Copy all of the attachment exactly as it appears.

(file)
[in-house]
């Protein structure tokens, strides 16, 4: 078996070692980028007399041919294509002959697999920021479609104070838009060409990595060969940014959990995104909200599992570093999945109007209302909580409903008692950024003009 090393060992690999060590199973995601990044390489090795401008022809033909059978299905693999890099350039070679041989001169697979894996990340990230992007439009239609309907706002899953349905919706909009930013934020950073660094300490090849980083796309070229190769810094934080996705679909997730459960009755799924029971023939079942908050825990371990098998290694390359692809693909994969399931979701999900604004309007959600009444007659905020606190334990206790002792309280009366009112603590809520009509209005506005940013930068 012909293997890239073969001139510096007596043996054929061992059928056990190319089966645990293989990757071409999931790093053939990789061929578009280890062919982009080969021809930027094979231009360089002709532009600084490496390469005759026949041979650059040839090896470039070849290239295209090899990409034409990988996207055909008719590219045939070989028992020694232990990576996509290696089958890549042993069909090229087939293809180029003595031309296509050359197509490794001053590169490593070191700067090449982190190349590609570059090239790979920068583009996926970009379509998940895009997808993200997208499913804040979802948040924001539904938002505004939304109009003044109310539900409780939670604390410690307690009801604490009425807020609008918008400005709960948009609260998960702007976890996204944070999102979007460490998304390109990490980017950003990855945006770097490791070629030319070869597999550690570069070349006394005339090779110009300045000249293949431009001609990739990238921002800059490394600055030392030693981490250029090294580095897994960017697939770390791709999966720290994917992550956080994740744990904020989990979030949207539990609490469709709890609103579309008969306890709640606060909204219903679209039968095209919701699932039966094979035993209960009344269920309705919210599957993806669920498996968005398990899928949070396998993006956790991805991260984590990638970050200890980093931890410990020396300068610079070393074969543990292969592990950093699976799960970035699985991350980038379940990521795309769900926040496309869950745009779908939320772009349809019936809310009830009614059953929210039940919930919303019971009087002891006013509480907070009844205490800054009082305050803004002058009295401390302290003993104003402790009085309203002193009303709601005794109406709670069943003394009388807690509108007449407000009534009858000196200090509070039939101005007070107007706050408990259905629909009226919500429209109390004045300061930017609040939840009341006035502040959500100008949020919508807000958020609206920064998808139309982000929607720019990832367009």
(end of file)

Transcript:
[in-house]
């Protein structure tokens, strides 16, 4: 078996070692980028007399041919294509002959697999920021479609104070838009060409990595060969940014959990995104909200599992570093999945109007209302909580409903008692950024003009 090393060992690999060590199973995601990044390489090795401008022809033909059978299905693999890099350039070679041989001169697979894996990340990230992007439009239609309907706002899953349905919706909009930013934020950073660094300490090849980083796309070229190769810094934080996705679909997730459960009755799924029971023939079942908050825990371990098998290694390359692809693909994969399931979701999900604004309007959600009444007659905020606190334990206790002792309280009366009112603590809520009509209005506005940013930068 012909293997890239073969001139510096007596043996054929061992059928056990190319089966645990293989990757071409999931790093053939990789061929578009280890062919982009080969021809930027094979231009360089002709532009600084490496390469005759026949041979650059040839090896470039070849290239295209090899990409034409990988996207055909008719590219045939070989028992020694232990990576996509290696089958890549042993069909090229087939293809180029003595031309296509050359197509490794001053590169490593070191700067090449982190190349590609570059090239790979920068583009996926970009379509998940895009997808993200997208499913804040979802948040924001539904938002505004939304109009003044109310539900409780939670604390410690307690009801604490009425807020609008918008400005709960948009609260998960702007976890996204944070999102979007460490998304390109990490980017950003990855945006770097490791070629030319070869597999550690570069070349006394005339090779110009300045000249293949431009001609990739990238921002800059490394600055030392030693981490250029090294580095897994960017697939770390791709999966720290994917992550956080994740744990904020989990979030949207539990609490469709709890609103579309008969306890709640606060909204219903679209039968095209919701699932039966094979035993209960009344269920309705919210599957993806669920498996968005398990899928949070396998993006956790991805991260984590990638970050200890980093931890410990020396300068610079070393074969543990292969592990950093699976799960970035699985991350980038379940990521795309769900926040496309869950745009779908939320772009349809019936809310009830009614059953929210039940919930919303019971009087002891006013509480907070009844205490800054009082305050803004002058009295401390302290003993104003402790009085309203002193009303709601005794109406709670069943003394009388807690509108007449407000009534009858000196200090509070039939101005007070107007706050408990259905629909009226919500429209109390004045300061930017609040939840009341006035502040959500100008949020919508807000958020609206920064998808139309982000929607720019990832367009």